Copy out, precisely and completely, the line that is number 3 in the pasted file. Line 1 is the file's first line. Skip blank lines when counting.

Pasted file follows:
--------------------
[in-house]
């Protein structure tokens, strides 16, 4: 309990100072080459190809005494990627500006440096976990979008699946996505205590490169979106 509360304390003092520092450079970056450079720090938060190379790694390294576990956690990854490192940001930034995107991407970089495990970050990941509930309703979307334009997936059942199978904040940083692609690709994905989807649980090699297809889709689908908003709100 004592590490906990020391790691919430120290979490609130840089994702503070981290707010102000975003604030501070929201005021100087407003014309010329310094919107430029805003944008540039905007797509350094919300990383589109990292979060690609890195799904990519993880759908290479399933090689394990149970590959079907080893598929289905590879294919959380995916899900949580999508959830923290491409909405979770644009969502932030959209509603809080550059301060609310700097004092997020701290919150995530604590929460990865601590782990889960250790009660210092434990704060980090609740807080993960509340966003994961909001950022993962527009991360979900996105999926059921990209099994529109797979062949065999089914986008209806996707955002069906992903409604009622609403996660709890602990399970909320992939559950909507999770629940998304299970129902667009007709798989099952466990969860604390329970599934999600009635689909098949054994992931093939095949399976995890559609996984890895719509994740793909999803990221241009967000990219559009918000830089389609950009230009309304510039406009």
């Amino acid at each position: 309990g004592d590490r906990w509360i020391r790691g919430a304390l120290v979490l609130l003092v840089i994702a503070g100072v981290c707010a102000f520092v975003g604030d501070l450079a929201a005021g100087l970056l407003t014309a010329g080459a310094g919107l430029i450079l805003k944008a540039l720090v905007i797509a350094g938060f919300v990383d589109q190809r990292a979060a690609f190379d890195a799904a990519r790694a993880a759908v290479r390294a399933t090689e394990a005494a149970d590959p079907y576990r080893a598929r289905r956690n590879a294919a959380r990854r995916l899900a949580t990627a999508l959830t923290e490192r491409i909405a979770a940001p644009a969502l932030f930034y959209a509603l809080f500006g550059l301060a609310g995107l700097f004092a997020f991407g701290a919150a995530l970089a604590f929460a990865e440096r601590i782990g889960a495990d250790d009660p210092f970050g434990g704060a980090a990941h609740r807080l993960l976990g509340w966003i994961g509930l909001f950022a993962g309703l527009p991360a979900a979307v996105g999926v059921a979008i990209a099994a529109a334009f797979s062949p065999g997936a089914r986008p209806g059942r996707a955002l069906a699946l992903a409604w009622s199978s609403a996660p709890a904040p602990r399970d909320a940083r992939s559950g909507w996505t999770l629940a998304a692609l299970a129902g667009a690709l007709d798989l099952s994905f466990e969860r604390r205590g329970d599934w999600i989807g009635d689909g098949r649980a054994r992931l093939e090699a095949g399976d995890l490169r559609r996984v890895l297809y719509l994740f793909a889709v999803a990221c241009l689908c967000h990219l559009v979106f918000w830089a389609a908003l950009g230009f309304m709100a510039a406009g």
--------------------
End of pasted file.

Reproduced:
């Amino acid at each position: 309990g004592d590490r906990w509360i020391r790691g919430a304390l120290v979490l609130l003092v840089i994702a503070g100072v981290c707010a102000f520092v975003g604030d501070l450079a929201a005021g100087l970056l407003t014309a010329g080459a310094g919107l430029i450079l805003k944008a540039l720090v905007i797509a350094g938060f919300v990383d589109q190809r990292a979060a690609f190379d890195a799904a990519r790694a993880a759908v290479r390294a399933t090689e394990a005494a149970d590959p079907y576990r080893a598929r289905r956690n590879a294919a959380r990854r995916l899900a949580t990627a999508l959830t923290e490192r491409i909405a979770a940001p644009a969502l932030f930034y959209a509603l809080f500006g550059l301060a609310g995107l700097f004092a997020f991407g701290a919150a995530l970089a604590f929460a990865e440096r601590i782990g889960a495990d250790d009660p210092f970050g434990g704060a980090a990941h609740r807080l993960l976990g509340w966003i994961g509930l909001f950022a993962g309703l527009p991360a979900a979307v996105g999926v059921a979008i990209a099994a529109a334009f797979s062949p065999g997936a089914r986008p209806g059942r996707a955002l069906a699946l992903a409604w009622s199978s609403a996660p709890a904040p602990r399970d909320a940083r992939s559950g909507w996505t999770l629940a998304a692609l299970a129902g667009a690709l007709d798989l099952s994905f466990e969860r604390r205590g329970d599934w999600i989807g009635d689909g098949r649980a054994r992931l093939e090699a095949g399976d995890l490169r559609r996984v890895l297809y719509l994740f793909a889709v999803a990221c241009l689908c967000h990219l559009v979106f918000w830089a389609a908003l950009g230009f309304m709100a510039a406009g």